9. I’ve read a pre-release copy of this book and my review will soon be posted to The Reading Room blog. I can understand booksellers refusing to stock it. It’s one of those ‘dangerous’ books that will cause significant discussion around censorship. It’s in a similar vein to Lolita, which was banned for a long time, only it’s more explicit and I personally think it’s the explicit content that makes the book so contentious. Could the author have got her point across without the gory details? I think she’s talented enough to, yes. To be honest, I think it will be a very hard book to sell from a booksellers point of view. I’m not sure who will want to read it. It’s definitely not for the faint-hearted bookseller or reader.

    • You’ve hit the nail on the head Kate,
      The question is not whether the book store owner as the right to determine what books she does or does not have in her store (of course she does). The issue comes down to the book itself.

      What is the purpose of Tampa? What did the author have in mind?

      Is it to provide an object lesson about misdirected desire and its consequences? (As one could argue Lolita did).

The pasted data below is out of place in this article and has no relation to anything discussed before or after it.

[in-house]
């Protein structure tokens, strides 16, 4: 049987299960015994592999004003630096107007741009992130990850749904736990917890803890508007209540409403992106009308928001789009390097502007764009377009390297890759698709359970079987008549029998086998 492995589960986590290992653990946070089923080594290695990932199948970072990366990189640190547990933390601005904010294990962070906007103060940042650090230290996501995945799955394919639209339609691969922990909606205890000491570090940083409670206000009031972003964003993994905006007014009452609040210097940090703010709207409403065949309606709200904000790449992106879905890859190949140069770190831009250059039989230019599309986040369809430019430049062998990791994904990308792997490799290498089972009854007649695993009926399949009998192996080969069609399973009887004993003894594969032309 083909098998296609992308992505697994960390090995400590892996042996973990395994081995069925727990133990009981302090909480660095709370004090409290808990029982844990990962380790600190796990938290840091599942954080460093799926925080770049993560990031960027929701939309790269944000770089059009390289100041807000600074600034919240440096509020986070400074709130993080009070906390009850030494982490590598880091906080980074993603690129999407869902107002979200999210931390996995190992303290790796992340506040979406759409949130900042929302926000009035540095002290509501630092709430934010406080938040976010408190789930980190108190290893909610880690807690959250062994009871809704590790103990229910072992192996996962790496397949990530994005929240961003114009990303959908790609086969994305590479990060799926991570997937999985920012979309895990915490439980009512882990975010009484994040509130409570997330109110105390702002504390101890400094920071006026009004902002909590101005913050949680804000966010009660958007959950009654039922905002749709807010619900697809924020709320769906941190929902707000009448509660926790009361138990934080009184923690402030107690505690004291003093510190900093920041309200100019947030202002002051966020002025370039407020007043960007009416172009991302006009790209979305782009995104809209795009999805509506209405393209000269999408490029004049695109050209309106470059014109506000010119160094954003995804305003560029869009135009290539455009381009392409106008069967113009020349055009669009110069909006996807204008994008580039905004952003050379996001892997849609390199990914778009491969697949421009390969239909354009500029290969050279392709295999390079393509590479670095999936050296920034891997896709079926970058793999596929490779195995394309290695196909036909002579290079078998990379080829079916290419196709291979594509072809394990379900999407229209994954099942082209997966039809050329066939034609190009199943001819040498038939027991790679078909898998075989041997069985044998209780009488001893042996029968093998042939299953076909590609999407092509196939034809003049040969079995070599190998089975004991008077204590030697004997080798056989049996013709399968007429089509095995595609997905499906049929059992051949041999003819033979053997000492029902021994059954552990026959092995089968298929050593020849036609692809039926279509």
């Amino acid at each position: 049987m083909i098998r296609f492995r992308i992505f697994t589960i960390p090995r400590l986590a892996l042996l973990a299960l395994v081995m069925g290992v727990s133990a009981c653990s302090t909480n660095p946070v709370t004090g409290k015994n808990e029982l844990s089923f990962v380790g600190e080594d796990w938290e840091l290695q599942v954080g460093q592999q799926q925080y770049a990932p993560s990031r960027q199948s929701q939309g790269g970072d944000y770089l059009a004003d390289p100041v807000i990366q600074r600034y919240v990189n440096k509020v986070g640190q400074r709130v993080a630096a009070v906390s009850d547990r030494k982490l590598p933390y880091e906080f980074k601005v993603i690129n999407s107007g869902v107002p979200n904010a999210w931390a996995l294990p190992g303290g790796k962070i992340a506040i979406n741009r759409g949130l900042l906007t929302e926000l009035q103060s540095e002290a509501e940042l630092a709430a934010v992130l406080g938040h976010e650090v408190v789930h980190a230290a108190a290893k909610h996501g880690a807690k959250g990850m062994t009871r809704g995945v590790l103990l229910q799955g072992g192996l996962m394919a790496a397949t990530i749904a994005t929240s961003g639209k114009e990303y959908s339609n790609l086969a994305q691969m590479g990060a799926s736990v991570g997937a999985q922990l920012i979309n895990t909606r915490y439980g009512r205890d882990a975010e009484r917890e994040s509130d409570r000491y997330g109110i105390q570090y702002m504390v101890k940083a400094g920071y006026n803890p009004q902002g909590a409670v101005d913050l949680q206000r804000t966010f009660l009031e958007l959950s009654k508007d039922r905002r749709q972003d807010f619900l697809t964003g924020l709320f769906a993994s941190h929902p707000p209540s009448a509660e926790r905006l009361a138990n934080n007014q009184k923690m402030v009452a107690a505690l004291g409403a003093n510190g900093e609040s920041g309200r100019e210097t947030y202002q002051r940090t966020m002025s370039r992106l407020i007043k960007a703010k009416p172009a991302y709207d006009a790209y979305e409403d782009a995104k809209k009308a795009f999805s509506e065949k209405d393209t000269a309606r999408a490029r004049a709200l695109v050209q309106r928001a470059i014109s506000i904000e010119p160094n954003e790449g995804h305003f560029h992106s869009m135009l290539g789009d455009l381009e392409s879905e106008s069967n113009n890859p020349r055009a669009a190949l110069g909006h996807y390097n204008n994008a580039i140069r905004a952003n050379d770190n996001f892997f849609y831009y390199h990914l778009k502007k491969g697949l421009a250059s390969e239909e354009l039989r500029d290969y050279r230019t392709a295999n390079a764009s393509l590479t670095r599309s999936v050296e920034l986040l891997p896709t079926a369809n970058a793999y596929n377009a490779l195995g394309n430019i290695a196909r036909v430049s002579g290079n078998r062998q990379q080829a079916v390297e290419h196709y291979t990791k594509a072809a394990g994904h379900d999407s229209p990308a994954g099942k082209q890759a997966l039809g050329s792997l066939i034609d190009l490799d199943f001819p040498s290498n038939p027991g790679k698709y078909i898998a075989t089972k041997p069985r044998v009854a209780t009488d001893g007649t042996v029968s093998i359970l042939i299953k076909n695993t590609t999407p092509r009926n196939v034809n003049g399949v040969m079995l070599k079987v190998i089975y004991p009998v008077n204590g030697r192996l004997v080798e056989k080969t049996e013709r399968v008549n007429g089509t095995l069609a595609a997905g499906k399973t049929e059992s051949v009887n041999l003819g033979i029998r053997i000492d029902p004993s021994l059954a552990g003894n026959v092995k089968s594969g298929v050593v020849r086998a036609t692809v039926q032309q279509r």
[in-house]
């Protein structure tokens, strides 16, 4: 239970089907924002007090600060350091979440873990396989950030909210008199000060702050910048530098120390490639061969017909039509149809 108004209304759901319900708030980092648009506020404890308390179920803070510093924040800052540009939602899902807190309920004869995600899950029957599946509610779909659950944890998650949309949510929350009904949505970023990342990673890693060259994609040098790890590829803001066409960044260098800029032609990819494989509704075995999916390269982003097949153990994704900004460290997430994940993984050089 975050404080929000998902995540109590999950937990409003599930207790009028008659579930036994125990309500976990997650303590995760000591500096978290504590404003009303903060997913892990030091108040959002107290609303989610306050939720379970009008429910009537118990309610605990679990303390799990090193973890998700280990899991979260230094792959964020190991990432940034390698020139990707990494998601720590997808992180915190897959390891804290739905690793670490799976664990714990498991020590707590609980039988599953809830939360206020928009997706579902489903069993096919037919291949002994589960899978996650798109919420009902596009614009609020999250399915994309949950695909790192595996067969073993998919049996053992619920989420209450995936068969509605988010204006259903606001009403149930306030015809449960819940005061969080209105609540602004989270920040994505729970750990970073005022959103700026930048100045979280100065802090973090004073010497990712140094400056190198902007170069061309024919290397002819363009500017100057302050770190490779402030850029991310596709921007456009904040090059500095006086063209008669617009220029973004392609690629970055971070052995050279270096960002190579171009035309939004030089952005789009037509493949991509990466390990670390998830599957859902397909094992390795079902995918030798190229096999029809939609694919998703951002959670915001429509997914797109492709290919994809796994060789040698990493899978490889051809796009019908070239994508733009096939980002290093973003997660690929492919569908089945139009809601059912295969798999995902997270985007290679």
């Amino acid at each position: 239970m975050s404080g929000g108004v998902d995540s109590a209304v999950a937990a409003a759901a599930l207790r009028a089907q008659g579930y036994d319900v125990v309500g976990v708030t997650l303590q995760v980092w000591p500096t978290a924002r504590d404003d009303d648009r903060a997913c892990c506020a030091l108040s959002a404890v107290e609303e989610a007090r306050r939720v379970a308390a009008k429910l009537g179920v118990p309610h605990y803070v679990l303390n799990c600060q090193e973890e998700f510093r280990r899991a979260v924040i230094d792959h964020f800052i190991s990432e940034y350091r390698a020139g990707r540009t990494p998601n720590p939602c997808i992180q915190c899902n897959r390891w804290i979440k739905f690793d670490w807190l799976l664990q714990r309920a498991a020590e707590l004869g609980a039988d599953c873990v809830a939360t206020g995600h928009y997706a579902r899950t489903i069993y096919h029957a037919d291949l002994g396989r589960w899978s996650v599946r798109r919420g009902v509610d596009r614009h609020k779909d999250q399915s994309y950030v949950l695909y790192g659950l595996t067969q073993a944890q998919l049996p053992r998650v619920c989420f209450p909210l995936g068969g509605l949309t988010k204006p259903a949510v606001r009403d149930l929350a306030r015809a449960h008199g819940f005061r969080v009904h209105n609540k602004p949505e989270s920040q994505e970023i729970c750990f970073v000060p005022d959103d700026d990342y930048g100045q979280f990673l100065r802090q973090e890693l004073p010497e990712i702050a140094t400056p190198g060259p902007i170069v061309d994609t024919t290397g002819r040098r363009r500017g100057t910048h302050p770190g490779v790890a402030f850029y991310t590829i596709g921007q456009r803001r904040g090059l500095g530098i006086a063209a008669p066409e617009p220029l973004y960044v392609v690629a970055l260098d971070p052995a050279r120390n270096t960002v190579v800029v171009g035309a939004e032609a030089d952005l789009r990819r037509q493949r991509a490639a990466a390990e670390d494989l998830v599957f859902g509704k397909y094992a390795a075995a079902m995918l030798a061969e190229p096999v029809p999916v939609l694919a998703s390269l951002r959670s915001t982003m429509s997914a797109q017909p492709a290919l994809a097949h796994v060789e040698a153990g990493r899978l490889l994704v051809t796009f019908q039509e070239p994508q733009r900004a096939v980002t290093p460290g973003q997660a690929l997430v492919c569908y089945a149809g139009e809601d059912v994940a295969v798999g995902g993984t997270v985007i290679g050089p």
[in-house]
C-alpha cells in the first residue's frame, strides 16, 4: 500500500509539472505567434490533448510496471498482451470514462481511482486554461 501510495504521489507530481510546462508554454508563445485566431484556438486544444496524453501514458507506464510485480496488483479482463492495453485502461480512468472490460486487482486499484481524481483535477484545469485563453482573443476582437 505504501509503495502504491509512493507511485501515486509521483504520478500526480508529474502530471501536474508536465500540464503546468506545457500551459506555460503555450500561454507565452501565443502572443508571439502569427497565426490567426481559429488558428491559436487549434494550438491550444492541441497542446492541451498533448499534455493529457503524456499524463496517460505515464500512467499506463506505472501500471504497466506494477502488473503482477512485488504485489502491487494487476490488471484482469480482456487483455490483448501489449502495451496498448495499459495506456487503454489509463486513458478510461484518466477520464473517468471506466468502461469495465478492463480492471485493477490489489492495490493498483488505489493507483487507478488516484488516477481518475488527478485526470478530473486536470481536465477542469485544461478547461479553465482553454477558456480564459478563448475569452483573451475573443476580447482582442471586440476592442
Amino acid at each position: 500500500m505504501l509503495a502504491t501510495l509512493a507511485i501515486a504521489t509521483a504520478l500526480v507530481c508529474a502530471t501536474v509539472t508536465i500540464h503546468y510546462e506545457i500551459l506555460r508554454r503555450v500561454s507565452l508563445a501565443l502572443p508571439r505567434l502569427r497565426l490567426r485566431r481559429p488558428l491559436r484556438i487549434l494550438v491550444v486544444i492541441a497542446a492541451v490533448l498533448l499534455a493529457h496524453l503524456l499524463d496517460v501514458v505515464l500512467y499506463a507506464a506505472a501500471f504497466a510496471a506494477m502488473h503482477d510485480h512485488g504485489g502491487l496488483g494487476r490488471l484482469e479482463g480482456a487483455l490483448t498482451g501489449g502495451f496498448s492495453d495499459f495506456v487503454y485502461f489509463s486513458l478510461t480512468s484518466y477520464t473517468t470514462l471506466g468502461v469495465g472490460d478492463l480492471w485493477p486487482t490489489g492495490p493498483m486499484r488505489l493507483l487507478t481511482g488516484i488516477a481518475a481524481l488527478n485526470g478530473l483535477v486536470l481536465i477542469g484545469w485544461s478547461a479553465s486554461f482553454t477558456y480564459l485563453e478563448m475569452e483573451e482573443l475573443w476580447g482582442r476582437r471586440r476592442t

Or is the object of the book to titillate middle-aged female (and some male) readers to foster fantasies about easy sexual access to young flesh? (And if that sounds creepy, it was meant to be).

      There is no harm at all for adults to discuss ‘dangerous’ ideas – and indeed they should – but until one addresses the primary motive in raising them, then people ought to be cautious and ask what the intended ‘take home’ is for the reader.

      I’m looking forward to reading your review.

  10. Congratulations to the bookseller for taking the ‘moral high-ground’. It is a choice that we all have to make at some stage in life, not many of us have the guts to stand up for moral values. Kudos!

  11. I believe nobody has the right to tell me what to read but I also believe nobody has the right to tell a shopkeeper what to sell. This bookseller has decided not to stock this book, they have decided it does not suit the local demographic and is offensive. This will have no impact on libraries stocking the book because libraries have guidelines and policies about censorship, it is not decided on a whim what will or will not be part of the collection.

  12. I migrated from my home country because, amongst many other reasons, the government of the day decided what I could and couldn’t read. One day I went into a very well known popular bookshop, and on the shelves were medical text books with large holes gouged out of the front cover of all copies. The government had decided the ‘graphic medical diagrams’ were not for public viewing!
    That was the last straw for me and I left soon after.

  13. There have been many books that have been banned because they were provocative; and yet, years – sometimes decades later – they were let out into circulation because people wanted to know what the fuss was about.